- Document

- High-fidelity
**qubit**initialization is of significance for efficient error correction in fault tolerant quantum algorithms. Combining two best worlds, speed and robustness, to achieve high-fidelity state preparation and manipulation is challenging in quantum systems, where**qubits**are closely spaced in**frequency**. Motivated by the concept of shortcut to adiabaticity, we theoretically propose the shortcut pulses via inverse engineering and further optimize the pulses with respect to systematic errors in**frequency**detuning and Rabi**frequency**. Such protocol, relevant to**frequency**selectivity, is applied to rare-earth ions**qubit**system, where the excitation of**frequency**-neighboring**qubits**should be prevented as well. Furthermore, comparison with adiabatic complex hyperbolic secant pulses shows that these dedicated initialization pulses can reduce the time that ions spend in the excited state by a factor of 6, which is important in coherence time limited systems to approach an error rate manageable by quantum error correction. The approach may also be applicable to superconducting**qubits**, and any other systems where**qubits**are addressed in**frequency**.Data Types:- Other
- Document

- This dissertation examines the design, fabrication, and characterization of a superconducting lumped-element tunable LC resonator that is used to vary the coupling between two superconducting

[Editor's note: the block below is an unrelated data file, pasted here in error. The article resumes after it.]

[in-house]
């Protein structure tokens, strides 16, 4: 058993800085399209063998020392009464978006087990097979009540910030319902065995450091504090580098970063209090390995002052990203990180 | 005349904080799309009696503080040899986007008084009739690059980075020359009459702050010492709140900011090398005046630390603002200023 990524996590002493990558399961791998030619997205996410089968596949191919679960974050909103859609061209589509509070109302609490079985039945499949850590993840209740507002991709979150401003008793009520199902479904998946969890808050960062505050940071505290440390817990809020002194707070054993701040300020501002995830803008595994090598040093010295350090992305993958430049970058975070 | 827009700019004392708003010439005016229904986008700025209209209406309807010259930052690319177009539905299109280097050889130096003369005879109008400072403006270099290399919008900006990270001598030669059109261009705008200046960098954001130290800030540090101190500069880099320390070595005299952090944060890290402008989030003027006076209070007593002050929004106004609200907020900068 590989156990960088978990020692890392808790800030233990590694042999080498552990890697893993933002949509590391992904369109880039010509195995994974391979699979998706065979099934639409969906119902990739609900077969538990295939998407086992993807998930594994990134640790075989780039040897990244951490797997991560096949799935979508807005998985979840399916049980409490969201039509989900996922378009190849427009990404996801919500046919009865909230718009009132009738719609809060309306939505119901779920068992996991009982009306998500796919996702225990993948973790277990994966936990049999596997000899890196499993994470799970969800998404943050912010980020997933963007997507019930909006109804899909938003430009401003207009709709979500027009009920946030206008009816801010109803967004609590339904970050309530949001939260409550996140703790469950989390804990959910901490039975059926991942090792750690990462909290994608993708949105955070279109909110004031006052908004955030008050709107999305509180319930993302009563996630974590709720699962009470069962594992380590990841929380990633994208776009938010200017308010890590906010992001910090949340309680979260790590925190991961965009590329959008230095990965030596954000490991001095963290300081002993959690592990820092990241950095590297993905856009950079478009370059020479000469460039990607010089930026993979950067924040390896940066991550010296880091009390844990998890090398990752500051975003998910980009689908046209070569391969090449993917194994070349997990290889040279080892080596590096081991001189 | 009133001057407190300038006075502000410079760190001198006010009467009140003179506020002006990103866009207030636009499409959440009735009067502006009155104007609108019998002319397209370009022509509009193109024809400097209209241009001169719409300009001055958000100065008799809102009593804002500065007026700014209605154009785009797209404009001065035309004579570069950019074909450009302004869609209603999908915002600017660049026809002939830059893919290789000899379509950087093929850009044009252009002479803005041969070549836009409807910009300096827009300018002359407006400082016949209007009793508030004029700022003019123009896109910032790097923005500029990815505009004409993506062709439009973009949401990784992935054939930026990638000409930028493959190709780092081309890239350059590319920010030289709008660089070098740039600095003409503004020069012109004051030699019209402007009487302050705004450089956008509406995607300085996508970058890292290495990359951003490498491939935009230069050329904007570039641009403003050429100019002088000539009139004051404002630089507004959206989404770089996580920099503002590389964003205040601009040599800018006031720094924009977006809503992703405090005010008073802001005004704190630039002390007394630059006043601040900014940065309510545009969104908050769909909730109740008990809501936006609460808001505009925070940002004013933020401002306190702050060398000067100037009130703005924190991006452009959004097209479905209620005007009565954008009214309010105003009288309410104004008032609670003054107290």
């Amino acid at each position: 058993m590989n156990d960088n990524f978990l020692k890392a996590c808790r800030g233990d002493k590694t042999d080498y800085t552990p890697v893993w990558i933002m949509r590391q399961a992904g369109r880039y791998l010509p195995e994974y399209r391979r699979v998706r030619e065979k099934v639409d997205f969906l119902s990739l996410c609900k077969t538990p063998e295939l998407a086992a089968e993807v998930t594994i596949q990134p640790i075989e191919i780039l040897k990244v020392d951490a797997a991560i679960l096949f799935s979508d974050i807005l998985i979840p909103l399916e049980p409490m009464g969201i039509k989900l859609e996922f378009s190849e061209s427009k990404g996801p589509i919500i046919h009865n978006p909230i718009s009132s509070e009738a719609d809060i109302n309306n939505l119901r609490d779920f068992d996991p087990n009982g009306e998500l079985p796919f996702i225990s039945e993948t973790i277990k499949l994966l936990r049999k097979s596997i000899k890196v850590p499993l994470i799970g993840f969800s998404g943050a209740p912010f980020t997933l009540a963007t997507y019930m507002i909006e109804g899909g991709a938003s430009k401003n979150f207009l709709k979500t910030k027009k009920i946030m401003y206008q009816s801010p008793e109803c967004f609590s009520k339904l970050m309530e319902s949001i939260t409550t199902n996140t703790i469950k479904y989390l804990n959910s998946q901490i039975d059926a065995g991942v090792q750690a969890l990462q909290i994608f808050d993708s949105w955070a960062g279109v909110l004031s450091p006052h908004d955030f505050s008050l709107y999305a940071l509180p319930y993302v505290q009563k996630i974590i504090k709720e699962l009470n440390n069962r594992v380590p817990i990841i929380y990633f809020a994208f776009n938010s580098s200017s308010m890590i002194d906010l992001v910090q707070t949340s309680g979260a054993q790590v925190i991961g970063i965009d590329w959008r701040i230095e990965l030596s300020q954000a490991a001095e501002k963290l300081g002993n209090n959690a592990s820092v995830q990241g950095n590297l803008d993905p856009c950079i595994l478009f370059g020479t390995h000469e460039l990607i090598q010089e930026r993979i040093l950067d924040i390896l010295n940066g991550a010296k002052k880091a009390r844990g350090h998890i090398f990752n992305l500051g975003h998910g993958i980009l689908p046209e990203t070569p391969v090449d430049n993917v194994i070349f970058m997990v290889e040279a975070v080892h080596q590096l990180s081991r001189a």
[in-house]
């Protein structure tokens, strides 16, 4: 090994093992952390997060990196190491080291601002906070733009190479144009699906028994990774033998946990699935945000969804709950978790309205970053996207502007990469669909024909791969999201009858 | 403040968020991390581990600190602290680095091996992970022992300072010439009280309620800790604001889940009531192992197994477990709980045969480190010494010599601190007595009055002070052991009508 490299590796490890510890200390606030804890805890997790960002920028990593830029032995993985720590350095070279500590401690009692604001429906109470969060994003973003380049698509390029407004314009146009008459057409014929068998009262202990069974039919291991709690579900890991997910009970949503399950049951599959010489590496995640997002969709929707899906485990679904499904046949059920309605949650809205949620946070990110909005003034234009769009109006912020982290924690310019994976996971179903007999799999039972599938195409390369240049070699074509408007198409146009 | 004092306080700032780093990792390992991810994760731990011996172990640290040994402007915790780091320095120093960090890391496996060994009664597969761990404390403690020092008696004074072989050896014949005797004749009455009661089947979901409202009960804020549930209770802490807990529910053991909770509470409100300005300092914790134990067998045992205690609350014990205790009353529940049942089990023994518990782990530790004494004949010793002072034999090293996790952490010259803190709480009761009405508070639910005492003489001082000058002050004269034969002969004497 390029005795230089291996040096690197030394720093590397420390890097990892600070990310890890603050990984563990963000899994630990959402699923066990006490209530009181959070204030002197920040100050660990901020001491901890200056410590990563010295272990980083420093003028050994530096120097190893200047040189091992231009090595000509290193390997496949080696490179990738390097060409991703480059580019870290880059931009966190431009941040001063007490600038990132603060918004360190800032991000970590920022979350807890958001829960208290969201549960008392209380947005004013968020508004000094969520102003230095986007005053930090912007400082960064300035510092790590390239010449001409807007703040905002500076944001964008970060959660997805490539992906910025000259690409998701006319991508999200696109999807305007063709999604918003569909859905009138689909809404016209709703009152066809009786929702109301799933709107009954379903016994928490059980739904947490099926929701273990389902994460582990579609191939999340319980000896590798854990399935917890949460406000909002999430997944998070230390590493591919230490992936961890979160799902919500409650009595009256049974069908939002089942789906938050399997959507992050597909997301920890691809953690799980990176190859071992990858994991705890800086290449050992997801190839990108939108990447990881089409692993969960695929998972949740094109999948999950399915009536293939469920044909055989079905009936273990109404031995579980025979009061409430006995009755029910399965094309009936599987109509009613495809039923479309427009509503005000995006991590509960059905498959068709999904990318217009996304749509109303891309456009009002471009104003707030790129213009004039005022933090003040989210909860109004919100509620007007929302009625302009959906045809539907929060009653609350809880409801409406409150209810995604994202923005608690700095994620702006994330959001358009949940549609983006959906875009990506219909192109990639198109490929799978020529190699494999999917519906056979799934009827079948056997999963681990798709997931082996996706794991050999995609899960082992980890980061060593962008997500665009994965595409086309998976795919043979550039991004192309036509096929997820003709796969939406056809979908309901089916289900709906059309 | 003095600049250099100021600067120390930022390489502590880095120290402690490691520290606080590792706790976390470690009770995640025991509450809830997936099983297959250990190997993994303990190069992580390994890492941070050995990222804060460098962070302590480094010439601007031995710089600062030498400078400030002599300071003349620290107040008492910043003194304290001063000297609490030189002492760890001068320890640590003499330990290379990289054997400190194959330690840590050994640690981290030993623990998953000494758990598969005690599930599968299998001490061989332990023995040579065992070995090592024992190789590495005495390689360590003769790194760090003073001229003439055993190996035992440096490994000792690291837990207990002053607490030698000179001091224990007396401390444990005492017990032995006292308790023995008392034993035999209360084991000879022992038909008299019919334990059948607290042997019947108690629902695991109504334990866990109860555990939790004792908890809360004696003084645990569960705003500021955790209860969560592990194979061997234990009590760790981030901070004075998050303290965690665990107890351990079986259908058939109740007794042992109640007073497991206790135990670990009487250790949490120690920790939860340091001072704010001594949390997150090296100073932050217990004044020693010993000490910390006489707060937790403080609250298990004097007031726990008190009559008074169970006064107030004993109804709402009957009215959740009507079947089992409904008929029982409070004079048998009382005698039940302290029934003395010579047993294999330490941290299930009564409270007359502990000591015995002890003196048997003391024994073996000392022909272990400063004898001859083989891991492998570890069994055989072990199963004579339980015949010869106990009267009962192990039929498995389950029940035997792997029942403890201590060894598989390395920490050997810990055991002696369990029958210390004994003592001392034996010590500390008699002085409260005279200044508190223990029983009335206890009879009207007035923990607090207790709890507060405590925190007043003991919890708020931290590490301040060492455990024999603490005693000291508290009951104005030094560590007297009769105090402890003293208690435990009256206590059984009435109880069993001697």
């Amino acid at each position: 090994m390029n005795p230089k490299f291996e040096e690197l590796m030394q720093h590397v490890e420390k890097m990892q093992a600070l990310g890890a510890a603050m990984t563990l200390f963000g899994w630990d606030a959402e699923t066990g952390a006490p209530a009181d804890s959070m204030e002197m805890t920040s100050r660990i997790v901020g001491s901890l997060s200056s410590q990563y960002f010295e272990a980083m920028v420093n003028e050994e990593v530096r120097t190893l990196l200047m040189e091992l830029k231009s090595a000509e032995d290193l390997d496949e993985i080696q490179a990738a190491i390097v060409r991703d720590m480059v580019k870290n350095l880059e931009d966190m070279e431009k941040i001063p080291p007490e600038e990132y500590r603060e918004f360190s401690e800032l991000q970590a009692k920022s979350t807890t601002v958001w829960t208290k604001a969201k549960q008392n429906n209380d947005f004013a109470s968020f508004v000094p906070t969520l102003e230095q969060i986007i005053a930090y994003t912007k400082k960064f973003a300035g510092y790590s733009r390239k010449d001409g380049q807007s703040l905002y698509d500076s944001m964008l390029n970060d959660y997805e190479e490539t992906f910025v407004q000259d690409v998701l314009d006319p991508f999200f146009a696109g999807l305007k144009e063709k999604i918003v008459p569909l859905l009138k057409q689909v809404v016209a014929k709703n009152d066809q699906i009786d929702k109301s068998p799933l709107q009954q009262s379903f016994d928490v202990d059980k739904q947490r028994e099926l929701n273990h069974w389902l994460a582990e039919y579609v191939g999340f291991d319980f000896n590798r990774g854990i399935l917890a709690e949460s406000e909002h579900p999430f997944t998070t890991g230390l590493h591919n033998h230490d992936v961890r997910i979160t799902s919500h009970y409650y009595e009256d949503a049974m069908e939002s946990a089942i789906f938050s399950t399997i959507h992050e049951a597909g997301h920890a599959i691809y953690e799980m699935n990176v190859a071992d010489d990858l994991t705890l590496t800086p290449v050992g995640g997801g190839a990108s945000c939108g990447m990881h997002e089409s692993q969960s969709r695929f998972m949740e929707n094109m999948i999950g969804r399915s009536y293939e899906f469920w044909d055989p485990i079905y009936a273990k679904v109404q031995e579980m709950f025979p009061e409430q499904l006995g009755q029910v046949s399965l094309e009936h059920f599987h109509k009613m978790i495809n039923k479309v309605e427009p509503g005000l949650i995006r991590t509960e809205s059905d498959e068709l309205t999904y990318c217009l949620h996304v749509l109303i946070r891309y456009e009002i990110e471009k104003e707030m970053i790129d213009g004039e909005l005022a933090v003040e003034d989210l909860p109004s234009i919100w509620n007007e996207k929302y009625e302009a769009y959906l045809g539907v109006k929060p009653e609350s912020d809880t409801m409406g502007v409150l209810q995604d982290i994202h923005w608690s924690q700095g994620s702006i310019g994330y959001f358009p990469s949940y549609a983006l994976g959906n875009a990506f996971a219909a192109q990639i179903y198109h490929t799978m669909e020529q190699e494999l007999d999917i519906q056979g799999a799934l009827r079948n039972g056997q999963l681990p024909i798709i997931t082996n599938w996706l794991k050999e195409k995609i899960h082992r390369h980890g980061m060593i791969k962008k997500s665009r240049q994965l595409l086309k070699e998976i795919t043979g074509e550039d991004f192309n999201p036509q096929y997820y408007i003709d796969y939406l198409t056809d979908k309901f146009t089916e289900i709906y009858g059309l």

**qubits**. Some level of**qubit**-**qubit**coupling is needed to perform gating operations. However, with fixed coupling, single**qubit**operations become considerably more difficult due to dispersive shifts in their energy levels transitions that depend on the state of the other**qubit**. Ideally, one wants a system in which the**qubit**-**qubit**coupling can be turned off to allow for single**qubit**operations, and then turned back on to allow for multi-**qubit**gate operations. I present results on a device that has two fixed-**frequency**transmon**qubits**capacitively coupled to a tunable thin-film LC resonator. The resonator can be tuned in situ over a range of 4.14 GHz to 4.94 GHz by applying an external magnetic flux to two single-Josephson junction loops, which are incorporated into the resonator’s inductance. The**qubits**have 0-to-1 transition**frequencies**of 5.10 GHz and 4.74 GHz. To isolate the system and provide a means for reading out the state of the**qubit**readout, the device was mounted in a 3D Al microwave cavity with a TE101 mode resonance**frequency**of about 6.1 GHz. The flux-dependent transition**frequencies**of the system were measured and fit to results from a coupled Hamiltonian model. With the LC resonator tuned to its minimum resonance**frequency**, I observed a**qubit**-**qubit**dispersive shift of 2χ_qq≈ 0.1 MHz, which was less than the linewidth of the**qubit**transitions. This dispersive shift was sufficiently small to consider the coupling “off”, allowing single**qubit**operations. The**qubit**-**qubit**dispersive shift varied with the applied flux up to a maximum dispersive shift of 2χ_qq≈ 6 MHz. As a proof-of-principle, I present preliminary results on performing a CNOT gate operation on the**qubits**when the coupling was “on” with 2χ_qq≈ 4 MHz. This dissertation also includes observations of the temperature dependence of the relaxation time T1 of three Al/AlOx/Al transmons. We found that, in some cases, T1 increased by almost a factor of two as the temperature increased from 30 mK to 100 mK. We found that this anomalous behavior was consistent with loss due to non-equilibrium quasiparticles in a transmon where one electrode in the tunnel junction had a smaller volume and slightly smaller superconducting energy gap than the other electrode. At sufficiently low temperatures, non-equilibrium quasiparticles accumulate in the electrode with a smaller gap, leading to an increased density of quasiparticles at the junction and a corresponding decrease in the relaxation time. I present a model of this effect, use the model to extract the density of non-equilibrium quasiparticles in the device, and find the values of the two superconducting energy gaps.Data Types:- Other